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Humanization of wildlife gut microbiota in urban environments

Citation

Moeller, Andrew (2022), Humanization of wildlife gut microbiota in urban environments, Dryad, Dataset, https://doi.org/10.5061/dryad.dfn2z353d

Abstract

Urbanization is rapidly altering Earth’s environments, demanding investigations of the impacts on resident wildlife. Here, we show that urban populations of coyotes (Canis latrans) and crested anole lizards (Anolis cristatellus) acquire gut microbiota constituents found in humans, including the gut bacterial lineages most significantly associated with urbanization in humans (e.g., Bacteroides). Comparisons of urban and rural wildlife and human populations revealed significant convergence of the gut microbiota among urban host populations. Remarkably, all microbial lineages found in humans that were overrepresented in urban wildlife relative to rural wildlife were also overrepresented in urban humans relative to rural humans. These results indicate parallel effects of urbanization on human and wildlife gut microbiota and suggest spillover of bacteria from humans into wildlife in cities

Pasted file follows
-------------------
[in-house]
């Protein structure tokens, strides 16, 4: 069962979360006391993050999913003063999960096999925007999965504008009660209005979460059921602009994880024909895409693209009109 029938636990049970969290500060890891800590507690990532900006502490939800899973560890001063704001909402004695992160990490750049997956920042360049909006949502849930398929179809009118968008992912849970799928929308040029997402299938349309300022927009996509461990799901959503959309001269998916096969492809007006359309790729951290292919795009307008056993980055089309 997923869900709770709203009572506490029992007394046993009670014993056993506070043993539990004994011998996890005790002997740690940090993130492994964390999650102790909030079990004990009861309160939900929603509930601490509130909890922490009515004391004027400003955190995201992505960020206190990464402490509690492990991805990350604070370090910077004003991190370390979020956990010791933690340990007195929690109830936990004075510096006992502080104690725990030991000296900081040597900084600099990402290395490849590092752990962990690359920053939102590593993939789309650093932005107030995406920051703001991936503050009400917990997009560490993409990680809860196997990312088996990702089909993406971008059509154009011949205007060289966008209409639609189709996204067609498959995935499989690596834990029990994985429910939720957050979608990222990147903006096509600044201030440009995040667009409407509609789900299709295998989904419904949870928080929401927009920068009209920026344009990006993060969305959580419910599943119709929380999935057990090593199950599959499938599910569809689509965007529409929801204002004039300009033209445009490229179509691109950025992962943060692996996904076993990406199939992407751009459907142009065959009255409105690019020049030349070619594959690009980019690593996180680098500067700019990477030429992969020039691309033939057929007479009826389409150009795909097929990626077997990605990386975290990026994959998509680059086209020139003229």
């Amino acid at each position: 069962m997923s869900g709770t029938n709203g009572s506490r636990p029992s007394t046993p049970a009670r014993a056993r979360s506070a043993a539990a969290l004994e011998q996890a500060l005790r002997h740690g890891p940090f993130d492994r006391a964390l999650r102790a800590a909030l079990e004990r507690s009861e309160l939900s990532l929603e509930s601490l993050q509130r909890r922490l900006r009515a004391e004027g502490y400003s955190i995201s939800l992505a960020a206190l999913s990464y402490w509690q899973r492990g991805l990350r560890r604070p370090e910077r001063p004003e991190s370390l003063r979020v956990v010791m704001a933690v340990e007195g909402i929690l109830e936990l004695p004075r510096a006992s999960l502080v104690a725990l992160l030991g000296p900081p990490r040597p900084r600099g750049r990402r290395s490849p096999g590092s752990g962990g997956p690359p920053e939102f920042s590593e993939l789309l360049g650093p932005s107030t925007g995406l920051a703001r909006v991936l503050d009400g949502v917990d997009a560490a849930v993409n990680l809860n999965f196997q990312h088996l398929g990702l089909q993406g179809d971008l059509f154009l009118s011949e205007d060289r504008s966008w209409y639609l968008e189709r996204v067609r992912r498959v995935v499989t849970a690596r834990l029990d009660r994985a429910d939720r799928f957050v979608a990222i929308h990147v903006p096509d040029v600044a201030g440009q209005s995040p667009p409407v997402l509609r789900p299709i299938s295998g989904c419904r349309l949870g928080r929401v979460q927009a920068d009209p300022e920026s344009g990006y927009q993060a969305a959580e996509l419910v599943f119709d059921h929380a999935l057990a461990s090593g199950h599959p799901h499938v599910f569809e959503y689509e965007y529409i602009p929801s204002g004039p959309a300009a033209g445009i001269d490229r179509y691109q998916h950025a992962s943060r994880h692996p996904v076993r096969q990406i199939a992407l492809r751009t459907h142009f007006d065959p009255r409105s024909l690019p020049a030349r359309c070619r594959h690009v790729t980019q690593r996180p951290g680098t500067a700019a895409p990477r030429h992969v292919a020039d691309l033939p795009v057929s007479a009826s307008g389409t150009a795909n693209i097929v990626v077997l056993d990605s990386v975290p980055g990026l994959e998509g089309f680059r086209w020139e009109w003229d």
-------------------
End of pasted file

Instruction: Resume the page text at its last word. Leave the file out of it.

Funding

National Institute of General Medical Sciences, Award: GM138284